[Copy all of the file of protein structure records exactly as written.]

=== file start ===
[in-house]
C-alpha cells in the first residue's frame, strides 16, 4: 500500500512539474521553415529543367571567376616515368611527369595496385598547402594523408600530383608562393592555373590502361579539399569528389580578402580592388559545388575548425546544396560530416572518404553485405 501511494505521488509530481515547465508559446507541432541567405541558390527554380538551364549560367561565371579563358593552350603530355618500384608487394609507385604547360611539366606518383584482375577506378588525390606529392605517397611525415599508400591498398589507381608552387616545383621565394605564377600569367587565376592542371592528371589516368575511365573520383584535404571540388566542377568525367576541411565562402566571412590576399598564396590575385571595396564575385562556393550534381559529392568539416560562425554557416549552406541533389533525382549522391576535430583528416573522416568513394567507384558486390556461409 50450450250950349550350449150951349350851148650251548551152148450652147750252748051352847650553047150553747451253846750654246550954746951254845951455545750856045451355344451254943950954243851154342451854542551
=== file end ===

[in-house]
C-alpha cells in the first residue's frame, strides 16, 4: 500500500512539474521553415529543367571567376616515368611527369595496385598547402594523408600530383608562393592555373590502361579539399569528389580578402580592388559545388575548425546544396560530416572518404553485405 501511494505521488509530481515547465508559446507541432541567405541558390527554380538551364549560367561565371579563358593552350603530355618500384608487394609507385604547360611539366606518383584482375577506378588525390606529392605517397611525415599508400591498398589507381608552387616545383621565394605564377600569367587565376592542371592528371589516368575511365573520383584535404571540388566542377568525367576541411565562402566571412590576399598564396590575385571595396564575385562556393550534381559529392568539416560562425554557416549552406541533389533525382549522391576535430583528416573522416568513394567507384558486390556461409 50450450250950349550350449150951349350851148650251548551152148450652147750252748051352847650553047150553747451253846750654246550954746951254845951455545750856045451355344451254943950954243851154342451854542551